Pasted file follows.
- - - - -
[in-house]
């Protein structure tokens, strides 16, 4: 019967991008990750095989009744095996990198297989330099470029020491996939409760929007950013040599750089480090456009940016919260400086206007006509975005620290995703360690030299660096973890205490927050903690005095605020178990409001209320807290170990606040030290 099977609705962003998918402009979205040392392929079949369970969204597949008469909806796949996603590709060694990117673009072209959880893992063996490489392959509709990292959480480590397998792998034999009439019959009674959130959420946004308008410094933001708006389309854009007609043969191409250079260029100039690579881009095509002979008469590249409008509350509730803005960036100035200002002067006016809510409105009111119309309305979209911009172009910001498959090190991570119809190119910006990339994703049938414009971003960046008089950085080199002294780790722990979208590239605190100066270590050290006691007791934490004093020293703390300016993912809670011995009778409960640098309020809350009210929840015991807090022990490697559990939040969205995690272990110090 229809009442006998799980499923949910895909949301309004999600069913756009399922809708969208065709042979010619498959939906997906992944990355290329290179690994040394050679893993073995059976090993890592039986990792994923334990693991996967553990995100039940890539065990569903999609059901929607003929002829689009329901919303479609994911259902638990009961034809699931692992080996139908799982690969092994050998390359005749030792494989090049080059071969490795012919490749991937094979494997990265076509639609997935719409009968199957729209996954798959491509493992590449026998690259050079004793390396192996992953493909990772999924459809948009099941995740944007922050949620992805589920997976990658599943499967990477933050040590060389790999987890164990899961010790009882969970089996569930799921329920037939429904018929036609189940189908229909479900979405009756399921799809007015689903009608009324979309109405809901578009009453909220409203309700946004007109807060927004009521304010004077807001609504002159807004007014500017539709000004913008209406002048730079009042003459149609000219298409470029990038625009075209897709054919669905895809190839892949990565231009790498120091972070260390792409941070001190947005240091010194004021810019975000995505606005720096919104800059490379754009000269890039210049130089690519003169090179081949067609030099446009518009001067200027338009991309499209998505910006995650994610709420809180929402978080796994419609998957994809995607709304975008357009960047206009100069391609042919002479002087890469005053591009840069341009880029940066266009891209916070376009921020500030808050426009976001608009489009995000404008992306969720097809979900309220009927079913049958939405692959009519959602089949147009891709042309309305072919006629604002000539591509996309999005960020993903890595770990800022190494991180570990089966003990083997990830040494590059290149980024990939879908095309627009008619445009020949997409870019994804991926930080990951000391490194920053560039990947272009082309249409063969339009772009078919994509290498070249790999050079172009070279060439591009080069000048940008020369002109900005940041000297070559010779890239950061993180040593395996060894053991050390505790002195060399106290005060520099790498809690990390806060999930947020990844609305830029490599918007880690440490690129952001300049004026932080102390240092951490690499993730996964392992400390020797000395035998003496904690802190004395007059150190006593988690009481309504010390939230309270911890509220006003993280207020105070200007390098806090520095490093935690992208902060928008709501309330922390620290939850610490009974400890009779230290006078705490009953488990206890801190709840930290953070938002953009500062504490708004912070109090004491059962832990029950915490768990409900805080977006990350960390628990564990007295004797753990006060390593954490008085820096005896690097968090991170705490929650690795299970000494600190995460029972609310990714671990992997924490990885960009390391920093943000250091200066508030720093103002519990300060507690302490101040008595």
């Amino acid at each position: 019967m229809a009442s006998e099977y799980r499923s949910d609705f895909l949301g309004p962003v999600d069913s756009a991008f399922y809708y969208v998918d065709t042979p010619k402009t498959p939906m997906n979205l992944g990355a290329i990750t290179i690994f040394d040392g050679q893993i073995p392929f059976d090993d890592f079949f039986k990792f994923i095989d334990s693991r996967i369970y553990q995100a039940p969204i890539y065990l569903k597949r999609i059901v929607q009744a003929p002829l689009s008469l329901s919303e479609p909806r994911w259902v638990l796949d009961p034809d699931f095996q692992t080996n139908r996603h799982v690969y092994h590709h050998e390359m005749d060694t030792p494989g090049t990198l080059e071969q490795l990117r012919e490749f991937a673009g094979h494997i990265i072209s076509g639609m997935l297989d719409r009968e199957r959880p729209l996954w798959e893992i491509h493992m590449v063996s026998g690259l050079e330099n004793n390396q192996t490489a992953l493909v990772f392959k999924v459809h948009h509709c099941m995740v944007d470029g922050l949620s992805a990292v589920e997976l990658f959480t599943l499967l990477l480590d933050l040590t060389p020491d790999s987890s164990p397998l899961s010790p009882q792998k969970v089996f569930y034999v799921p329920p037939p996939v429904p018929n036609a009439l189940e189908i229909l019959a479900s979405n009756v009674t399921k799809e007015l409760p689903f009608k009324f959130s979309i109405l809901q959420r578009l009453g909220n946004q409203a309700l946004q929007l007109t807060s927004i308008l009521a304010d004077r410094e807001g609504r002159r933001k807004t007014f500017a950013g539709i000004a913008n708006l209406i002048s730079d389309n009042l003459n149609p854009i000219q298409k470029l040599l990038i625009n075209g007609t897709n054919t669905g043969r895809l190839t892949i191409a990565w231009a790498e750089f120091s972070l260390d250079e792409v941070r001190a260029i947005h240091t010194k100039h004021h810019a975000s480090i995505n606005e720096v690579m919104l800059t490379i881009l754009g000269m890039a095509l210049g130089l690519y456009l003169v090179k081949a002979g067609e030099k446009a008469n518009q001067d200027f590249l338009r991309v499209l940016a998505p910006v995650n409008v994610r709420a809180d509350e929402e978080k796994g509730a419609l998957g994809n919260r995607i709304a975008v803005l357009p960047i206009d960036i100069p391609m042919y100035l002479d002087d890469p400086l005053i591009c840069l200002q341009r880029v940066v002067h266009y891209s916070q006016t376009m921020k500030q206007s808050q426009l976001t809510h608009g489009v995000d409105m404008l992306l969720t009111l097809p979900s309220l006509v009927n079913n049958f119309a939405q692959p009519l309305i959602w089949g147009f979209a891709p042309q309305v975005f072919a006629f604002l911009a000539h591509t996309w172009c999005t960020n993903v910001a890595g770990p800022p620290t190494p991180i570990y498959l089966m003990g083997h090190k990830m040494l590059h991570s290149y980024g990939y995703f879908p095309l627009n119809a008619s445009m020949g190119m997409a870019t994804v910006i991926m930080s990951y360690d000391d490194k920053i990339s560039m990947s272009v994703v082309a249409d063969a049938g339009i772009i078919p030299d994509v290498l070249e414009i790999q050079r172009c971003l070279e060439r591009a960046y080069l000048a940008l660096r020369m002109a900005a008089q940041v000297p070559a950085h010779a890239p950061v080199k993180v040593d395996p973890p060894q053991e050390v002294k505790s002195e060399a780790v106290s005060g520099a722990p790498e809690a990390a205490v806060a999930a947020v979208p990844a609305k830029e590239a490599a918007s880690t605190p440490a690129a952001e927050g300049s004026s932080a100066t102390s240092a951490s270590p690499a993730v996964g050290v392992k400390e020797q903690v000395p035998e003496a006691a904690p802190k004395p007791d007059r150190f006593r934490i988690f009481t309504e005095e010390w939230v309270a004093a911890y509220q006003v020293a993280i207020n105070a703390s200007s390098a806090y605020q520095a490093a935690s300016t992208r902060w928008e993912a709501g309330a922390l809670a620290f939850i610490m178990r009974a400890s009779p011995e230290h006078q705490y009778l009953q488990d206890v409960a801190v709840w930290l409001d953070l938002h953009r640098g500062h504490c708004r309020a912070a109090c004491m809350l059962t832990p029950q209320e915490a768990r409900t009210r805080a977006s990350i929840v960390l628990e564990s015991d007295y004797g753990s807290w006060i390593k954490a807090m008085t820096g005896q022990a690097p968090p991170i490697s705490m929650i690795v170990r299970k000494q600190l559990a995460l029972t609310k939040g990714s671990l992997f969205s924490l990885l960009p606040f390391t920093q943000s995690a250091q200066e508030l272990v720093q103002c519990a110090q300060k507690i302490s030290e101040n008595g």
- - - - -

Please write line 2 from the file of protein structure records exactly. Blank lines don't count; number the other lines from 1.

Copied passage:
């Protein structure tokens, strides 16, 4: 019967991008990750095989009744095996990198297989330099470029020491996939409760929007950013040599750089480090456009940016919260400086206007006509975005620290995703360690030299660096973890205490927050903690005095605020178990409001209320807290170990606040030290 099977609705962003998918402009979205040392392929079949369970969204597949008469909806796949996603590709060694990117673009072209959880893992063996490489392959509709990292959480480590397998792998034999009439019959009674959130959420946004308008410094933001708006389309854009007609043969191409250079260029100039690579881009095509002979008469590249409008509350509730803005960036100035200002002067006016809510409105009111119309309305979209911009172009910001498959090190991570119809190119910006990339994703049938414009971003960046008089950085080199002294780790722990979208590239605190100066270590050290006691007791934490004093020293703390300016993912809670011995009778409960640098309020809350009210929840015991807090022990490697559990939040969205995690272990110090 229809009442006998799980499923949910895909949301309004999600069913756009399922809708969208065709042979010619498959939906997906992944990355290329290179690994040394050679893993073995059976090993890592039986990792994923334990693991996967553990995100039940890539065990569903999609059901929607003929002829689009329901919303479609994911259902638990009961034809699931692992080996139908799982690969092994050998390359005749030792494989090049080059071969490795012919490749991937094979494997990265076509639609997935719409009968199957729209996954798959491509493992590449026998690259050079004793390396192996992953493909990772999924459809948009099941995740944007922050949620992805589920997976990658599943499967990477933050040590060389790999987890164990899961010790009882969970089996569930799921329920037939429904018929036609189940189908229909479900979405009756399921799809007015689903009608009324979309109405809901578009009453909220409203309700946004007109807060927004009521304010004077807001609504002159807004007014500017539709000004913008209406002048730079009042003459149609000219298409470029990038625009075209897709054919669905895809190839892949990565231009790498120091972070260390792409941070001190947005240091010194004021810019975000995505606005720096919104800059490379754009000269890039210049130089690519003169090179081949067609030099446009518009001067200027338009991309499209998505910006995650994610709420809180929402978080796994419609998957994809995607709304975008357009960047206009100069391609042919002479002087890469005053591009840069341009880029940066266009891209916070376009921020500030808050426009976001608009489009995000404008992306969720097809979900309220009927079913049958939405692959009519959602089949147009891709042309309305072919006629604002000539591509996309999005960020993903890595770990800022190494991180570990089966003990083997990830040494590059290149980024990939879908095309627009008619445009020949997409870019994804991926930080990951000391490194920053560039990947272009082309249409063969339009772009078919994509290498070249790999050079172009070279060439591009080069000048940008020369002109900005940041000297070559010779890239950061993180040593395996060894053991050390505790002195060399106290005060520099790498809690990390806060999930947020990844609305830029490599918007880690440490690129952001300049004026932080102390240092951490690499993730996964392992400390020797000395035998003496904690802190004395007059150190006593988690009481309504010390939230309270911890509220006003993280207020105070200007390098806090520095490093935690992208902060928008709501309330922390620290939850610490009974400890009779230290006078705490009953488990206890801190709840930290953070938002953009500062504490708004912070109090004491059962832990029950915490768990409900805080977006990350960390628990564990007295004797753990006060390593954490008085820096005896690097968090991170705490929650690795299970000494600190995460029972609310990714671990992997924490990885960009390391920093943000250091200066508030720093103002519990300060507690302490101040008595």